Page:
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Thread: Alexander Coppel 1st Uhlan Sword

  1. #1

    Alexander Coppel 1st Uhlan Sword

    Hello Forum members. I am looking for some help on a sword I inherited from my father, who was in the U.S. Army during WWII. He brought it back from Germany when he was discharged. After doing some web research on it, I have discovered that it is an Alex Coppel make. The sword contains the inscription: Kgl.Bayr.1.Ul.Reg.KaiserWilhelmIIKonigvPreuben

    It bears the ACS mark with the scales.
    I have the scabbard as well. The sword and scabbard are in fair to good condition.

    I have assumed this is a sword from Kaiser Wilhelm II's 1st Uhlan Regiment from Bamberg, known as the Bamberger Lancers. I would appreciate it if anyone could enlighten me as to its background. Thank you.

  2. #2
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    Lightbulb

    Well Bob, It is hard to say without some extensive pix posted, but offhand....What your Father brought back was the Kavallrie Degen Modell 1889, extra purchase Degen of a Three Year Volunteer. Three Year Volunteers were usually not stone poor, and were allowed to buy their own gear, in return, they could buy a fancy Degen with engraving for non combat use...The Cavalry was expensive to maintain, and the German States allowed some leeway with personal items since these volunteers bought the gear, that the State would have had to pay for...As a general assumption, most, if not all of the weapons we see today, with the etched blades, if the troopers' pattern, were purchsed privately by these volunteers....

    BTW: This is a Bavarian Regiment, named for the King of Prussia, not a Prussian Regiment...The funky pricipalities and kingdoms of that era, were fond of naming some regiment for some foreign royalty, so they had various regiments named for various Kings, Dukes, and Princes in their armies...Even the 8th Prussian Kurrasiers were named "8te Kuerrasier Regiment-Koenig George V von Engeland" and so on...This was common before 1914...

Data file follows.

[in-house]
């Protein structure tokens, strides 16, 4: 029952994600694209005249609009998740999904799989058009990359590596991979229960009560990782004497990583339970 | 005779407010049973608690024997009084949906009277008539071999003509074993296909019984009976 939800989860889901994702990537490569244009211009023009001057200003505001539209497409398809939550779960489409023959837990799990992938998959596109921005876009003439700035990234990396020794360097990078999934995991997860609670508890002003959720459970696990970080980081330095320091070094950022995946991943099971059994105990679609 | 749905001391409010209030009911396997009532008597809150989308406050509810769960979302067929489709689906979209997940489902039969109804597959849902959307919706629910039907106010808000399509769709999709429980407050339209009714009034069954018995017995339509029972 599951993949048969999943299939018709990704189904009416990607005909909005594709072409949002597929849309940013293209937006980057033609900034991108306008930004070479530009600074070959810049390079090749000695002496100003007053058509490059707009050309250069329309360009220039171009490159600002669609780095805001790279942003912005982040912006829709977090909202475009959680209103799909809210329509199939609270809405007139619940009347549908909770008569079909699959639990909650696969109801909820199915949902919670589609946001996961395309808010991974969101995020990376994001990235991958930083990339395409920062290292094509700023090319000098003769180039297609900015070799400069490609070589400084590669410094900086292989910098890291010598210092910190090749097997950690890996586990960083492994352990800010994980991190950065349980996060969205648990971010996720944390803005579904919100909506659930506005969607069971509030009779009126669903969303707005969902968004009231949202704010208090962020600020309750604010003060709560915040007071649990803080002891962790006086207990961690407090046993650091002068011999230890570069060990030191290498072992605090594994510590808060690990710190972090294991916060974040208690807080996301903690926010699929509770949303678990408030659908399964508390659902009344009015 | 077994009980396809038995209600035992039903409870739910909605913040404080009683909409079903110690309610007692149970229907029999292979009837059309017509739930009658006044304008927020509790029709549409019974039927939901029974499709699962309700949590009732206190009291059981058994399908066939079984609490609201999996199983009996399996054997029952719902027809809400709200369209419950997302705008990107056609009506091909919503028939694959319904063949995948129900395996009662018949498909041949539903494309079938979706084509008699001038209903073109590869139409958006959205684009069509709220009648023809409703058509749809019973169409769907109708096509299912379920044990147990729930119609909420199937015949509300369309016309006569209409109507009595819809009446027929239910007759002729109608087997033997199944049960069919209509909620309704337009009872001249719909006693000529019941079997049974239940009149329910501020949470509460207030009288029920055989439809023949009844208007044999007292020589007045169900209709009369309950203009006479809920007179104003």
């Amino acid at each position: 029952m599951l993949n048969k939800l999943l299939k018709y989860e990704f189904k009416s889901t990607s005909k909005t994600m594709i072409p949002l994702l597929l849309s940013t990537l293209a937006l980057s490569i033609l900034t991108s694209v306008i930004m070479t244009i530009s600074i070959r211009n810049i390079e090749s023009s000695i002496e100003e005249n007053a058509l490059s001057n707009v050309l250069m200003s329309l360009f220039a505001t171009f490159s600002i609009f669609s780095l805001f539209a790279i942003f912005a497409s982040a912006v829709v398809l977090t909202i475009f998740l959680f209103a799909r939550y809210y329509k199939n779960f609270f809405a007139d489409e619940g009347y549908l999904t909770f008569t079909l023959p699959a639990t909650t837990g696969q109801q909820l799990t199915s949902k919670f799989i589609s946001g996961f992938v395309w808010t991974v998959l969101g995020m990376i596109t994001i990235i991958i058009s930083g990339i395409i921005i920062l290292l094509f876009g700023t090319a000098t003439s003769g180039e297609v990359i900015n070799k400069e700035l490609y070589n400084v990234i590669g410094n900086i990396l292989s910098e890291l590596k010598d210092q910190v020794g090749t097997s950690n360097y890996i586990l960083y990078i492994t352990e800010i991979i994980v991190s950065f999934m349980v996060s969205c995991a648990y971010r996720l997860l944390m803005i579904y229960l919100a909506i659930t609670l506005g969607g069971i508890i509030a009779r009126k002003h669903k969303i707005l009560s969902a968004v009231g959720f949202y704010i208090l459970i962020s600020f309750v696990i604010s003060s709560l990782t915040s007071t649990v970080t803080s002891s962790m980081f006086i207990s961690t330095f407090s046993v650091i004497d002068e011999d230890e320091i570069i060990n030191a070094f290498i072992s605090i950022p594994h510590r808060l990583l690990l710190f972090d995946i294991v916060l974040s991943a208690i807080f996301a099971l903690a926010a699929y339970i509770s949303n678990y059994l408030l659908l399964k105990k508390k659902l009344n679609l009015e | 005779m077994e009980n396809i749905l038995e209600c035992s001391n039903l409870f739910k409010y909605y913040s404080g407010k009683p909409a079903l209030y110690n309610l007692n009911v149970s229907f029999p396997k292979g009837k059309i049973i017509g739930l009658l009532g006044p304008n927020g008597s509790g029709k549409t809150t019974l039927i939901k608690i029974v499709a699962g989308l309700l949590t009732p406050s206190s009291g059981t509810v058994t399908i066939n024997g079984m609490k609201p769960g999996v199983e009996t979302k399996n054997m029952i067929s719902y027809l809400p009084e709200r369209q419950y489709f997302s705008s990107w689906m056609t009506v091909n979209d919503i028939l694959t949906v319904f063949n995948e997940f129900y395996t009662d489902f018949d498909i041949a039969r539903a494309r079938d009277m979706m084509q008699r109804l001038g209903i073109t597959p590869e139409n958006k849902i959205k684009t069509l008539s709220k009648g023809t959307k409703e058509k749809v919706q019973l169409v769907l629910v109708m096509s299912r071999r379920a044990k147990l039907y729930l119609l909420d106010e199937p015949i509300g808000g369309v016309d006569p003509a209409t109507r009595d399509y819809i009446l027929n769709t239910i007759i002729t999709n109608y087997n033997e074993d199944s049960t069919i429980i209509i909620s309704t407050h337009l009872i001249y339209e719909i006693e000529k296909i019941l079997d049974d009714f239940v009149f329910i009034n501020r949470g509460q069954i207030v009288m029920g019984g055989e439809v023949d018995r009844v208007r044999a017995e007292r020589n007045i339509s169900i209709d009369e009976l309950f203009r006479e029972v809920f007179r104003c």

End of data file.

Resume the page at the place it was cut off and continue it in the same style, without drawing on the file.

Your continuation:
Dale
    Last edited by Dale Martin; 04-25-2012 at 11:26 PM. Reason: add...

  3. #3
    Dale, thanks for your eloquent reply. I admit I'm not as tech-savvy as others and posted without photos, mainly because I don't know how yet. I will try to get the photos on board here shortly. I did Google this regiment and it appears to indeed be associated with Kaiser Wilhelm II. There's a Wikipedia entry about them (Wikipedia is not the most trustworthy of resources of course), and it lists their activity in the 19th and 20th centuries. What is really interesting a local sense: I am from Philadelphia, and there's a suburban town called King of Prussia, Pa, here. That is not as interesting as the swordmaker's history. There is a Koppel family here. One is a urologist I have met (academically!) and the other is his cousin Ted Koppel, the famous TV journalist and moderator for ABC's Nightline. I have a suspicion that they are relative of Alexander Coppel. They are legacies of German Jewish Diaspora who fled Hitler's persecution - like Alexander Coppel. I will be attempting to contact them.

  4. #4
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    Bavarian Uhlans

    I knew Ted in Nam...Good Guy...

    Your Degen reads "1st Royal Bavarian Uhlan Regt--King Wilhem II of Prussia" It is of a Bavarian Regt, named for Kaiser Bill as King of Prussia...The Guard will have a Rampant Lion on it, not an Eagle....(I hope!!)

    Dale
    Last edited by Dale Martin; 04-30-2012 at 09:43 AM. Reason: sp....

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    The regiment wasn't named after the Kaiser. Kaiser was the honorary colonel or a regimental chief. This practice was quite popular in the German pre-WWI Army. You can find swords with the names of the Russian Tzar, Austrian Emperor, etc. They were all related, after all...basically one large happy family which ruled all of Europe (except for France, perhaps) for a couple of hundred years.
    Russian Tzars and Tzarinas after about 1750 had not a drop of Russian blood. Same with the British Kings. All Germans.